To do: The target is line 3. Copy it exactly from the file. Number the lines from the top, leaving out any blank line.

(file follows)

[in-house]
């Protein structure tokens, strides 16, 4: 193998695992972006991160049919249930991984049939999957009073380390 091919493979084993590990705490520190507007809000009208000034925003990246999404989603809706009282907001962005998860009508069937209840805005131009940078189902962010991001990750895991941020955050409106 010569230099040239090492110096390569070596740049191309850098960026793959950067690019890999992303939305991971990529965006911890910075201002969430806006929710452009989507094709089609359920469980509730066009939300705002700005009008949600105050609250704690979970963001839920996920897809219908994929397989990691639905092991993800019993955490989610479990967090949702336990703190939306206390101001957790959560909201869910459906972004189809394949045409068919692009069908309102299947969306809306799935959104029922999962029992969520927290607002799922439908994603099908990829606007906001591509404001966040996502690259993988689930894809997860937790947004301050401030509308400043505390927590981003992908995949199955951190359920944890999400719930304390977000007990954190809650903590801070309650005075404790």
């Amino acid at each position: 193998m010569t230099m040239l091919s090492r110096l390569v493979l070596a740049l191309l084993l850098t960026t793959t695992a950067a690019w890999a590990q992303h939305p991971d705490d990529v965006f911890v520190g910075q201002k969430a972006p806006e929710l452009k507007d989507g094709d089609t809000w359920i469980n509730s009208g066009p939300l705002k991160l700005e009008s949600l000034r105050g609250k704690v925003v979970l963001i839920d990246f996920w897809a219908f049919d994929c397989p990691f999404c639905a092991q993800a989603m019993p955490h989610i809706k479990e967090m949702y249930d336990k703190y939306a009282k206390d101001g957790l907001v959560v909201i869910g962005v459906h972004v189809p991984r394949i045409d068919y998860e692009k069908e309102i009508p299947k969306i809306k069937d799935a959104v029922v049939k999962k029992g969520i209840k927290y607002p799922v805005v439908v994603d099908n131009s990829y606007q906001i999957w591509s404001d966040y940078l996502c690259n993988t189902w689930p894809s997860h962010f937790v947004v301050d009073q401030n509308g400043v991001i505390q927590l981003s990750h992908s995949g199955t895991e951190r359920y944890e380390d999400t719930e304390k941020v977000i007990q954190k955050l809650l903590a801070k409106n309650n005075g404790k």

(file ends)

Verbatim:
């Amino acid at each position: 193998m010569t230099m040239l091919s090492r110096l390569v493979l070596a740049l191309l084993l850098t960026t793959t695992a950067a690019w890999a590990q992303h939305p991971d705490d990529v965006f911890v520190g910075q201002k969430a972006p806006e929710l452009k507007d989507g094709d089609t809000w359920i469980n509730s009208g066009p939300l705002k991160l700005e009008s949600l000034r105050g609250k704690v925003v979970l963001i839920d990246f996920w897809a219908f049919d994929c397989p990691f999404c639905a092991q993800a989603m019993p955490h989610i809706k479990e967090m949702y249930d336990k703190y939306a009282k206390d101001g957790l907001v959560v909201i869910g962005v459906h972004v189809p991984r394949i045409d068919y998860e692009k069908e309102i009508p299947k969306i809306k069937d799935a959104v029922v049939k999962k029992g969520i209840k927290y607002p799922v805005v439908v994603d099908n131009s990829y606007q906001i999957w591509s404001d966040y940078l996502c690259n993988t189902w689930p894809s997860h962010f937790v947004v301050d009073q401030n509308g400043v991001i505390q927590l981003s990750h992908s995949g199955t895991e951190r359920y944890e380390d999400t719930e304390k941020v977000i007990q954190k955050l809650l903590a801070k409106n309650n005075g404790k």